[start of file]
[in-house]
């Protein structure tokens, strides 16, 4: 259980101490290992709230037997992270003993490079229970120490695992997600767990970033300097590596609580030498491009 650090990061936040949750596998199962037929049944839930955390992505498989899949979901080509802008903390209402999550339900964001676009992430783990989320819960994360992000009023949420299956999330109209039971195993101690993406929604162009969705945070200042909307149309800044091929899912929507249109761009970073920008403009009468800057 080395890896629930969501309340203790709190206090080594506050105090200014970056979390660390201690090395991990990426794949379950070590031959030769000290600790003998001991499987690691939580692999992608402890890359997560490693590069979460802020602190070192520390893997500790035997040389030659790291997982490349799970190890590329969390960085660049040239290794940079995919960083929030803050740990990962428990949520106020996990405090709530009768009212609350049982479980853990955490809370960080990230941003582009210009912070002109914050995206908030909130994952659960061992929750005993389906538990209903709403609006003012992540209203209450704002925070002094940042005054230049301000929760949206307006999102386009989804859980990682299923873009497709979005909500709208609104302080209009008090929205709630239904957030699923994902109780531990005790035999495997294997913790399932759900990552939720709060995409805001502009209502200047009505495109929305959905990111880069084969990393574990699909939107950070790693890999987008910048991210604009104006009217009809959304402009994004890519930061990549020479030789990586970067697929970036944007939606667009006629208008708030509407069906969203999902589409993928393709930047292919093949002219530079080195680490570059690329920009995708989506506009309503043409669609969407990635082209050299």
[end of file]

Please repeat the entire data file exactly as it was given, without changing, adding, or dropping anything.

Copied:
[in-house]
């Protein structure tokens, strides 16, 4: 259980101490290992709230037997992270003993490079229970120490695992997600767990970033300097590596609580030498491009 650090990061936040949750596998199962037929049944839930955390992505498989899949979901080509802008903390209402999550339900964001676009992430783990989320819960994360992000009023949420299956999330109209039971195993101690993406929604162009969705945070200042909307149309800044091929899912929507249109761009970073920008403009009468800057 080395890896629930969501309340203790709190206090080594506050105090200014970056979390660390201690090395991990990426794949379950070590031959030769000290600790003998001991499987690691939580692999992608402890890359997560490693590069979460802020602190070192520390893997500790035997040389030659790291997982490349799970190890590329969390960085660049040239290794940079995919960083929030803050740990990962428990949520106020996990405090709530009768009212609350049982479980853990955490809370960080990230941003582009210009912070002109914050995206908030909130994952659960061992929750005993389906538990209903709403609006003012992540209203209450704002925070002094940042005054230049301000929760949206307006999102386009989804859980990682299923873009497709979005909500709208609104302080209009008090929205709630239904957030699923994902109780531990005790035999495997294997913790399932759900990552939720709060995409805001502009209502200047009505495109929305959905990111880069084969990393574990699909939107950070790693890999987008910048991210604009104006009217009809959304402009994004890519930061990549020479030789990586970067697929970036944007939606667009006629208008708030509407069906969203999902589409993928393709930047292919093949002219530079080195680490570059690329920009995708989506506009309503043409669609969407990635082209050299």